Pediatric Nephrology

, Volume 26, Issue 7, pp 1115–1121

Elevated systolic blood pressure in preterm very-low-birth-weight infants ≤3 years of life

  • Andrea F. Duncan
  • Roy J. Heyne
  • Janet S. Morgan
  • Naveed Ahmad
  • Charles R. Rosenfeld
Original Article

DOI: 10.1007/s00467-011-1833-x

Cite this article as:
Duncan, A.F., Heyne, R.J., Morgan, J.S. et al. Pediatr Nephrol (2011) 26: 1115. doi:10.1007/s00467-011-1833-x

Abstract

Preterm, very-low-birth-weight neonates (≤1500 gm, VLBW) exhibit elevated systolic blood pressures (SBP) in adolescence and adulthood; however, the age of onset and causes are unknown. We assessed SBP in a cross-sectional study of VLBW infants at 1, 2 and 3 years of age (n = 40 per cohort). SBP was manually measured using Doppler amplification (observed), and calm values were compared to reference ranges used for clinical purposes (expected). SBP was converted to age-, gender- and height-specific z-scores (SBPz). Perinatal variables and growth parameters measured between 6 and 36 months were assessed as predictors of an elevated SBP. Observed SBP and SBPz exceeded the expected value at each age (P < 0.01); for example 1 year SBP was 94 ± 10 (standard deviation) vs. 85 ± 3 mmHg, respectively. Although the expected SBP rose from 85 ± 3 to 90 ± 3 mmHg with advancing age (P < 0.05), VLBW SBP was unchanged (P > 0.1), averaging 93 mmHg across ages. Height and weight z-scores were below expected (P < 0.01), while weight-for-height z-scores exceeded zero at 6, 12 and 24 months (P < 0.05). Male subscapular skinfold thickness:abdominal circumference ratio decreased with advancing age, paralleling the decreases in SBPz. The VLBW neonates demonstrated an elevated SBP as early as 1 year of age. Although predictive perinatal variables were not identified, gender-specific relationships between infant growth and SBP were observed.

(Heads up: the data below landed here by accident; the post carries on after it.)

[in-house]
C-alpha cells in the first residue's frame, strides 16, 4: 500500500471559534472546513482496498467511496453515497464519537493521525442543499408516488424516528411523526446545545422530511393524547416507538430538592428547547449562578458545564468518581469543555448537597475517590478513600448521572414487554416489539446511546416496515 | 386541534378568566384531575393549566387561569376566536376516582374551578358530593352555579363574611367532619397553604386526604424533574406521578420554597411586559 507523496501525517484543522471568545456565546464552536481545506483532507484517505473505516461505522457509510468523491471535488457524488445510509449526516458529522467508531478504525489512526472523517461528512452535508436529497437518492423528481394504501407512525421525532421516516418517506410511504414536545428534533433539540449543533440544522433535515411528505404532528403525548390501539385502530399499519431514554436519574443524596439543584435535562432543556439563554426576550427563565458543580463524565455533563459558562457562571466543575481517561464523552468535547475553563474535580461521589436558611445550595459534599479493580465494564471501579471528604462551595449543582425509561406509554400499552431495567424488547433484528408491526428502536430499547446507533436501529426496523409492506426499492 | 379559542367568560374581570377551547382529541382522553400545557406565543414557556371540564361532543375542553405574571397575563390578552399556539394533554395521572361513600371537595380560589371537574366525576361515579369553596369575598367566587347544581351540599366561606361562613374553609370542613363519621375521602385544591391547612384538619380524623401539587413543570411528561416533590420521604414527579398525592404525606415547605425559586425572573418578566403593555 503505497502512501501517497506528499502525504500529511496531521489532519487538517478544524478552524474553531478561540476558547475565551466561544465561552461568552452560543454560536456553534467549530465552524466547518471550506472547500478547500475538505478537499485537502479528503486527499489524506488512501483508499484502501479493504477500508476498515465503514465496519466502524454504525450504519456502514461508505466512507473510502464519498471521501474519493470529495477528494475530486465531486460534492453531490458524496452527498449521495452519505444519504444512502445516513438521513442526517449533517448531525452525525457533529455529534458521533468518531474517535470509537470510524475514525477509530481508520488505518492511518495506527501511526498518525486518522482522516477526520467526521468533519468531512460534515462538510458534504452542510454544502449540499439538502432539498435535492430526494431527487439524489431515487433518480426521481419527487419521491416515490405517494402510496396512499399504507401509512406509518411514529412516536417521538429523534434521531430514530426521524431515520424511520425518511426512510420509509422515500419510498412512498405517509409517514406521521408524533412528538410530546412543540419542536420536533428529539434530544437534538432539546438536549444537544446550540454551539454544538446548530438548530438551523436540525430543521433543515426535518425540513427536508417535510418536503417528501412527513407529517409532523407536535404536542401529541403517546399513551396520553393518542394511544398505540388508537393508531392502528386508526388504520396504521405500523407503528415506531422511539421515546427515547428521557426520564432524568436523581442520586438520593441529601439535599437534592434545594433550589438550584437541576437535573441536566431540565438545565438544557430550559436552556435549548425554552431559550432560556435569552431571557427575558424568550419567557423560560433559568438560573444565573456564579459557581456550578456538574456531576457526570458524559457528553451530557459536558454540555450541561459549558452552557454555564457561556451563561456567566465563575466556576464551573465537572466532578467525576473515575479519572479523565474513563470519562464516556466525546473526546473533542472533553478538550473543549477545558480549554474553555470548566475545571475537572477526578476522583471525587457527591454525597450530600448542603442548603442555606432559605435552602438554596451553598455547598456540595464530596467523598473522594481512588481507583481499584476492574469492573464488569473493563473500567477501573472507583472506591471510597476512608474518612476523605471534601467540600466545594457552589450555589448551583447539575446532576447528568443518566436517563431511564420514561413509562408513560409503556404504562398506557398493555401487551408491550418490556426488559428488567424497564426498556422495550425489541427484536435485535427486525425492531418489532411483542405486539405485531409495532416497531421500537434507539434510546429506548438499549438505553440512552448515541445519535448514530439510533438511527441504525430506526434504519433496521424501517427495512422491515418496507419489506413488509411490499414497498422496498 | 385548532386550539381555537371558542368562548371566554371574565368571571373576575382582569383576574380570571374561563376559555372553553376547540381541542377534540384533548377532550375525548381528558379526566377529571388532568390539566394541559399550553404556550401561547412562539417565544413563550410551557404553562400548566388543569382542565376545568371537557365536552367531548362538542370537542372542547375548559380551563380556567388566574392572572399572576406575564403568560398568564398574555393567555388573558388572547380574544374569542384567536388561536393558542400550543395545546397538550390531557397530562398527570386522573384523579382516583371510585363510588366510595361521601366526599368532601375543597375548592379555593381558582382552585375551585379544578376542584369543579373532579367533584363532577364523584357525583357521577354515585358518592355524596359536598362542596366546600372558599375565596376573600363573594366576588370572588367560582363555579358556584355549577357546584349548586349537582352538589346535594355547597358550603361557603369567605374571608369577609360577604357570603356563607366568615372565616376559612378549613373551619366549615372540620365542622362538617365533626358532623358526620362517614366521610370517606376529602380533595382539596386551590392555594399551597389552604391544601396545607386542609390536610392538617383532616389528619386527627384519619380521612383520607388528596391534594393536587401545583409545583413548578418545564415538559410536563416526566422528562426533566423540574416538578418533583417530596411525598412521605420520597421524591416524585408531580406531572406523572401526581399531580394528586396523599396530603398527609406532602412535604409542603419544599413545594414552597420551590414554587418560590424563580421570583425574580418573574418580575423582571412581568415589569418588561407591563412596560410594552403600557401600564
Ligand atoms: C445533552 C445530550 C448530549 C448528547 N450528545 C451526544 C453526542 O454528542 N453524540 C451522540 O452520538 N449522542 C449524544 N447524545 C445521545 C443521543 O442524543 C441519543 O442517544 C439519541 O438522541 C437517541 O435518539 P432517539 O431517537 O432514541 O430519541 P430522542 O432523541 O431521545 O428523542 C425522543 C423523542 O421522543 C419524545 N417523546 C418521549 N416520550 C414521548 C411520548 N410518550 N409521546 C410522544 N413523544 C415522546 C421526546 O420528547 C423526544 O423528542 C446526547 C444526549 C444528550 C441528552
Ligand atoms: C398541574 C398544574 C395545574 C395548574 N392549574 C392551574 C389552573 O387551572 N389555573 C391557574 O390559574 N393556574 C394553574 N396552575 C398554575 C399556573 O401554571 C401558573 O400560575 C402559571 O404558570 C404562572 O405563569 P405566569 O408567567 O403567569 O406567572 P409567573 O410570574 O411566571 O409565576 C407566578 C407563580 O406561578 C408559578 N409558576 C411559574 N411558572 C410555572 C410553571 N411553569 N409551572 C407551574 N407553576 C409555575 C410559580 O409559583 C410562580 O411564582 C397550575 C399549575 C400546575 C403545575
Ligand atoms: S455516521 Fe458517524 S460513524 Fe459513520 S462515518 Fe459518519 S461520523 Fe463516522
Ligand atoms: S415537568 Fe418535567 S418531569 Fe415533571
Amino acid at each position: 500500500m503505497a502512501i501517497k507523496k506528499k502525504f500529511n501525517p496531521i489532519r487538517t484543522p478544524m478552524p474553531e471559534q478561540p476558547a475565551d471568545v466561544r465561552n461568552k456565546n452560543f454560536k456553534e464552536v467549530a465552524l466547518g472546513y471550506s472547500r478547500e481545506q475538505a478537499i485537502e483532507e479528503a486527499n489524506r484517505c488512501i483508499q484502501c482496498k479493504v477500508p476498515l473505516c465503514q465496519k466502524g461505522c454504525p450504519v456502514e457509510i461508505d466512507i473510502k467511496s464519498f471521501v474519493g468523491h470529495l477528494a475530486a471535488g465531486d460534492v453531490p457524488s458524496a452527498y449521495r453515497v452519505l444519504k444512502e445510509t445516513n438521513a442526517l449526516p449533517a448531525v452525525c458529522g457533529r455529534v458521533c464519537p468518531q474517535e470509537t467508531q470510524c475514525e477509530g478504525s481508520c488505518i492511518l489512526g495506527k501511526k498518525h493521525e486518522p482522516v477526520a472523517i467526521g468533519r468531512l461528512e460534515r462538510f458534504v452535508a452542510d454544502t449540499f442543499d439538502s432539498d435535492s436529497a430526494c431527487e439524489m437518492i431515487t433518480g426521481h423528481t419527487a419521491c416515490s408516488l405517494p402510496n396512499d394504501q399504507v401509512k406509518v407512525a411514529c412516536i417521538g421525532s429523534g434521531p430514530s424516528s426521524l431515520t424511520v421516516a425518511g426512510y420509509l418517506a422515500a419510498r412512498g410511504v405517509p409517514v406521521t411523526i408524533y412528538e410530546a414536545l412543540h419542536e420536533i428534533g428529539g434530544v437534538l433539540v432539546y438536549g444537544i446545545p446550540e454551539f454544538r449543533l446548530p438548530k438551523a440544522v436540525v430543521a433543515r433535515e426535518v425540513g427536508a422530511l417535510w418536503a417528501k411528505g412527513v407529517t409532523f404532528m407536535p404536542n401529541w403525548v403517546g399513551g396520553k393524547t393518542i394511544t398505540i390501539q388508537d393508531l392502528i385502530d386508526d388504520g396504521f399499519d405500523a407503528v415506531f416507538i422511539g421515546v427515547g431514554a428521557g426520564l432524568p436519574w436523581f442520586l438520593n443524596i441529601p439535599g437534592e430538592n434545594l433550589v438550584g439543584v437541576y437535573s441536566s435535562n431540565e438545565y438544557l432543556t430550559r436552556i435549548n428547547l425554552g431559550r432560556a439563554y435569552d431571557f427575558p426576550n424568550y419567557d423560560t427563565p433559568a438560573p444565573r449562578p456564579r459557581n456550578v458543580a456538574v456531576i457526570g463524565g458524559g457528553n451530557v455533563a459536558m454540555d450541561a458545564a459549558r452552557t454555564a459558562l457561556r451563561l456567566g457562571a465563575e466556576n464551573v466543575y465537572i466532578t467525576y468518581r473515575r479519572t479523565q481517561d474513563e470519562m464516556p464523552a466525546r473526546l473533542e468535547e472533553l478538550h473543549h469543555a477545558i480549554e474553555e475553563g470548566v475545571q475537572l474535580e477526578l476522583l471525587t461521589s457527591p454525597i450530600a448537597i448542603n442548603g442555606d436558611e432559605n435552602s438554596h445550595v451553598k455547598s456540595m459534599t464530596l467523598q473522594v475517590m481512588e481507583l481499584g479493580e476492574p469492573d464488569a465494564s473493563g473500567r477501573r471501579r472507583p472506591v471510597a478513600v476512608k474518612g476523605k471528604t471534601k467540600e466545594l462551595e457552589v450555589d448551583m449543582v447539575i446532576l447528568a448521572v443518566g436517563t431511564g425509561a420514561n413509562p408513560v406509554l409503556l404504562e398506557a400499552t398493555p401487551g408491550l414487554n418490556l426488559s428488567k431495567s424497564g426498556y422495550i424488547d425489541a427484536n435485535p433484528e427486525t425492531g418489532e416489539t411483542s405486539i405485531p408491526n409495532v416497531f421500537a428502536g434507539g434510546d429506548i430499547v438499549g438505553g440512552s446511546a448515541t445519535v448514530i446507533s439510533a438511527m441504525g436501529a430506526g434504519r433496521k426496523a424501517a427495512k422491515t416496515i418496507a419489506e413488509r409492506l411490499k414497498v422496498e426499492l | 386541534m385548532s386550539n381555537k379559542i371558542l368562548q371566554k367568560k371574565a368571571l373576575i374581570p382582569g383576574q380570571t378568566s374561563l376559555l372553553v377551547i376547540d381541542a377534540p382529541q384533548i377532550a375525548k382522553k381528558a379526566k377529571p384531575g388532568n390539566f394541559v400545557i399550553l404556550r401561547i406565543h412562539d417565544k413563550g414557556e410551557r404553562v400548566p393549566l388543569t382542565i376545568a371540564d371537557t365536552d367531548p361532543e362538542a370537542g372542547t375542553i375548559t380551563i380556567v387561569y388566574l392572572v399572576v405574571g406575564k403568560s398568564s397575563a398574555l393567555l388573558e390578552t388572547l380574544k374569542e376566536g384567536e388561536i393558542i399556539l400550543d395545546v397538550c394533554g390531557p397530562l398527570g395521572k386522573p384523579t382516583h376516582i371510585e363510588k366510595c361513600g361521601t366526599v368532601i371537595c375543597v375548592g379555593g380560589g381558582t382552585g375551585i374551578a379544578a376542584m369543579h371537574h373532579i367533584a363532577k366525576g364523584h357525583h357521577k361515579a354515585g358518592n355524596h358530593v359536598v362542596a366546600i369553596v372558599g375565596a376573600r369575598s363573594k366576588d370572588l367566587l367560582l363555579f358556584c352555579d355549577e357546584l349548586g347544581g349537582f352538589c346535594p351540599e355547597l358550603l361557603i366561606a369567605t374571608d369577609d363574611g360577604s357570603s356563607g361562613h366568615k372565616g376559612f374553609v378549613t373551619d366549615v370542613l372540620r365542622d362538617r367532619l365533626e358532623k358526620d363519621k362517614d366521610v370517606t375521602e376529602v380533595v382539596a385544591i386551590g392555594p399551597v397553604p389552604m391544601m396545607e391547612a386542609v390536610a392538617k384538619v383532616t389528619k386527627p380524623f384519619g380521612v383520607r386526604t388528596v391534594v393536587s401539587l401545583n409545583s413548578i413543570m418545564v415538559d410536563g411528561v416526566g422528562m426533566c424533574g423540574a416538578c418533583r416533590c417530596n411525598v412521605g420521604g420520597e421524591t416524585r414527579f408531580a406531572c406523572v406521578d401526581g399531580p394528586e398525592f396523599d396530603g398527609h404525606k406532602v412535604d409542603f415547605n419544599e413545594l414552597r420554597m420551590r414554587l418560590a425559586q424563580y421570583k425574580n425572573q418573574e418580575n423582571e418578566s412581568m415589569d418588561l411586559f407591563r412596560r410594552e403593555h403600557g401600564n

Keywords

Infant growthAdiposityZ-scoresPerinatal-neonatal events

Copyright information

© IPNA 2011

Authors and Affiliations

  • Andrea F. Duncan
    • 1
  • Roy J. Heyne
    • 1
  • Janet S. Morgan
    • 1
  • Naveed Ahmad
    • 2
  • Charles R. Rosenfeld
    • 1
  1. 1.Division of Neonatal–Perinatal Medicine, Department of PediatricsUniversity of Texas Southwestern Medical School at DallasDallasUSA
  2. 2.Department of Clinical ResearchChildren’s Medical Center of DallasDallasUSA